PRETORIA, South Africa – South Africa’s long-dominant governing party
was racing against itself Friday, leaving its opponents far behind and
closing in on its goal of doing as well or better than in the last
Preliminary results from the nearly 14.5 million
ballots counted so far from Wednesday’s election showed that Jacob
Zuma’s African National Congress party was leading the vote with 66.91
The largely white opposition Democratic Alliance,
according to the preliminary count, had 15.62 per cent. The Congress of
the People – formed by a breakaway faction of the ANC last year – was
trailing with 7.53 per cent.
Final results were expected later Friday or early Saturday.
Parliament elects South Africa’s president by a
simple majority, putting Zuma in line for the post when the new
assembly votes in May.
The ANC swept South Africa’s first post-apartheid
election in 1994 and the two following that. In 2004, it took 69.69 per
cent of the parliamentary vote. If the ANC fails to at least match that
this year, it will be seen as a message from voters that they want some
limits on the party.
A two-thirds majority allows the ANC to enact major budgetary plans or legislation unchallenged, or to change the constitution.
On Thursday night, Zuma, ANC leaders and supporters
danced and drank champagne in downtown Johannesburg outside party
headquarters. The ANC leader said he was just thanking campaign
workers, but it looked very much like a victory celebration.
With relish, Zuma told several thousand supporters
that skeptics who had said the ANC wouldn’t get 60 per cent of the
parliamentary vote now “are saying 70.”
The opposition COPE party, formed last year by
disgruntled former ANC members, had at first been seen as a major
threat to the governing party. Instead, it seems to have drawn most of
its support from smaller parties.
Patricia De Lille’s Independent Democrats got 1.73
per cent of the vote in 2001 but only had 0.91 per cent Friday. In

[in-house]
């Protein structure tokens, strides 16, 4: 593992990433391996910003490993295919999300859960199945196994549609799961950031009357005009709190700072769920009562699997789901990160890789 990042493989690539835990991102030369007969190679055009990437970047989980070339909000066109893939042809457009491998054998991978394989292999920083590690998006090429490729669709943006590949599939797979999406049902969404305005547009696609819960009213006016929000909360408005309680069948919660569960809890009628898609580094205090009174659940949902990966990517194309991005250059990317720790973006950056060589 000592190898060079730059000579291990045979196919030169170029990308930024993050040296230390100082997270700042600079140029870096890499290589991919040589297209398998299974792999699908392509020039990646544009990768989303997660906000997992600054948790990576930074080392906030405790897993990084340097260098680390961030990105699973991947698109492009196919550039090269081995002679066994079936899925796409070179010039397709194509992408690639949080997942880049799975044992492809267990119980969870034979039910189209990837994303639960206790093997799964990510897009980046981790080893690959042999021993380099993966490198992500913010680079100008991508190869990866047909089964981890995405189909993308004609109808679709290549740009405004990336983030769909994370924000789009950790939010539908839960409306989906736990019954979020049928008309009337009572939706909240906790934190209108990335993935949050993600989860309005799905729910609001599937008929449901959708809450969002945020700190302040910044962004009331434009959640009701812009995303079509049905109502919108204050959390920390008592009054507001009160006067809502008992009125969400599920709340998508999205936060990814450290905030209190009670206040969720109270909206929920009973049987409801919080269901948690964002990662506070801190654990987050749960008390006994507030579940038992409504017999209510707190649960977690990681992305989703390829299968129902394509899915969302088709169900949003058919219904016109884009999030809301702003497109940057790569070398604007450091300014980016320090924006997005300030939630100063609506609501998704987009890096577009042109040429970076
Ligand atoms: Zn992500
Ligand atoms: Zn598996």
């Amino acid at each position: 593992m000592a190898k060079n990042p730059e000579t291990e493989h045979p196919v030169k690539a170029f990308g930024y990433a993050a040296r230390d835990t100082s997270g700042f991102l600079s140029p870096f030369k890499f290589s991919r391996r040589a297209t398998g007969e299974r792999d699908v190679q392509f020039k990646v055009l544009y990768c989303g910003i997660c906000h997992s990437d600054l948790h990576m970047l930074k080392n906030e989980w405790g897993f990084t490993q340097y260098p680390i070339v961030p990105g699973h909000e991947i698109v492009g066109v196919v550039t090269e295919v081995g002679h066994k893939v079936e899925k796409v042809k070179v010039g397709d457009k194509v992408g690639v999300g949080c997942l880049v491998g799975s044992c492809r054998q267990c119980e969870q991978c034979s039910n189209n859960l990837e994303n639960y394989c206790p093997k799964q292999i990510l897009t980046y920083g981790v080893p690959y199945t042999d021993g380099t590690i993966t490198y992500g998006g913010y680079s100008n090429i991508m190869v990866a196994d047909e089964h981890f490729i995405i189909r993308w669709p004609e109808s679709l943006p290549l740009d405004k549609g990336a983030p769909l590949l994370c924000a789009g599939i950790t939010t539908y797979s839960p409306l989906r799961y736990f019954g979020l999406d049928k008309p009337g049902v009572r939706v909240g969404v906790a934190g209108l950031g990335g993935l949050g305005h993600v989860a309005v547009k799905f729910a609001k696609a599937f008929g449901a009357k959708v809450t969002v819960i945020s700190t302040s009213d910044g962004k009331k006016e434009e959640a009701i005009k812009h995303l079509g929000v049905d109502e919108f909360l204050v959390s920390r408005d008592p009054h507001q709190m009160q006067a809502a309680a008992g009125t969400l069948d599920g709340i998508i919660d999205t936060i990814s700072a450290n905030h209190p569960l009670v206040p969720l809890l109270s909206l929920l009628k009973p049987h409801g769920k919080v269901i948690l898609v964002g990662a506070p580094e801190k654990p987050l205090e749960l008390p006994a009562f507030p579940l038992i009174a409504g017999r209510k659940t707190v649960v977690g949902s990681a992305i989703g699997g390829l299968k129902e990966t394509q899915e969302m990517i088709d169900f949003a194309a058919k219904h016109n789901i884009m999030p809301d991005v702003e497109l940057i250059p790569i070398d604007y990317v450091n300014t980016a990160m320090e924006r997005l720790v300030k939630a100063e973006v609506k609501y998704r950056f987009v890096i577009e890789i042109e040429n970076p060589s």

response, De Lille called for “like-minded” opposition parties to unite
and redefine the country’s political structure.
De Lille caused some excitement among voters when
she broke away from the left-wing Pan African Congress to form the
Independent Democrats in 2003. De Lille, who is mixed-race from the
Western Cape, is a respected legislator and was a key whistleblower in
an arms deal scandal that has been a major issue in South African
Sipho Ngwema, a COPE spokesman, said the party would
consider working with De Lille’s and other parties – but not the ANC,
which COPE has accused of being undemocratic and soft on corruption
“A well-coordinated (opposition coalition) speaking in a united voice will get bigger returns for our people,” Ngwema admitted.
A record 23 million South Africans registered to
vote, and long lines snaked around the country Wednesday as voters went
to the polls. A 77 per cent turnout has been recorded at polling
stations where counting has finished.
With his all-but-official victory, Zuma takes on a
heavy responsibility – meeting expectations for change among the
impoverished black majority.
But the mood was light Thursday night, and an
ebullient Zuma drew wild cheers as he leapt high with one troupe of
dancers and boogied with another with an energy belying his 67 years.
That ability to connect, and his rise from poverty
to political prominence have drawn adoring crowds throughout the
election campaign. The ANC views Zuma as the first leader who can
energize voters since the legendary Nelson Mandela, and the wily
populist has survived corruption and sex scandals that would have
derailed other politicians.
Critics, though, question whether he can implement his populist agenda amid the global economic meltdown.
The ANC has been accused of moving too slowly over
the last 15 years to improve the lives of South Africa’s black
majority. During this campaign, the ANC has stressed its commitment to
creating jobs and a stronger social safety net for this nation of
nearly 50 million, which is plagued by poverty, unemployment and an
Toward the end of the campaign, Zuma was talking not
about creating jobs, but staving off job losses, and saying the
worldwide financial meltdown had to be taken into account.
Zuma was fired as deputy president by then-President
Thabo Mbeki in 2005 after Zuma was implicated in an arms bribery
scandal. After a series of protracted legal battles, prosecutors
dropped all charges against him earlier this month. In 2006, Zuma was
acquitted of raping an HIV-positive family friend.